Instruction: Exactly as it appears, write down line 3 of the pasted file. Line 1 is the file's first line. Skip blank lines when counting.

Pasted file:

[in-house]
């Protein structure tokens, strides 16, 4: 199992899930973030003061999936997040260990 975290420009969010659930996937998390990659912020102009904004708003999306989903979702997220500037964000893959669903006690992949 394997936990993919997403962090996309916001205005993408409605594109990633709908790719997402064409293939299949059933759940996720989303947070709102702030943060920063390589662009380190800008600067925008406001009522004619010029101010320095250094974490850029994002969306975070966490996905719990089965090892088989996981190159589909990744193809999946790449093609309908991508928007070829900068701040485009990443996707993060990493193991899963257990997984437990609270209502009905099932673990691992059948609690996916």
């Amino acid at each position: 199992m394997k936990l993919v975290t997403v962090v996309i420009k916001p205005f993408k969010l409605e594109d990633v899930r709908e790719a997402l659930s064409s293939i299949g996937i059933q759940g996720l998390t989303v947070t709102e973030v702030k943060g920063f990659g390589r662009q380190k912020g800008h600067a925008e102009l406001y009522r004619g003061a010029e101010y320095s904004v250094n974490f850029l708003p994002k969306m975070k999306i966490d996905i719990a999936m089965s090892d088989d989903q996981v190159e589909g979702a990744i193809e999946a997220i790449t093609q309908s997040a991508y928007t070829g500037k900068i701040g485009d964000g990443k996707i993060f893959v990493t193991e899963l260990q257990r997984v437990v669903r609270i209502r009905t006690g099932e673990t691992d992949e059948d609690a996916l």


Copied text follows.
């Amino acid at each position: 199992m394997k936990l993919v975290t997403v962090v996309i420009k916001p205005f993408k969010l409605e594109d990633v899930r709908e790719a997402l659930s064409s293939i299949g996937i059933q759940g996720l998390t989303v947070t709102e973030v702030k943060g920063f990659g390589r662009q380190k912020g800008h600067a925008e102009l406001y009522r004619g003061a010029e101010y320095s904004v250094n974490f850029l708003p994002k969306m975070k999306i966490d996905i719990a999936m089965s090892d088989d989903q996981v190159e589909g979702a990744i193809e999946a997220i790449t093609q309908s997040a991508y928007t070829g500037k900068i701040g485009d964000g990443k996707i993060f893959v990493t193991e899963l260990q257990r997984v437990v669903r609270i209502r009905t006690g099932e673990t691992d992949e059948d609690a996916l």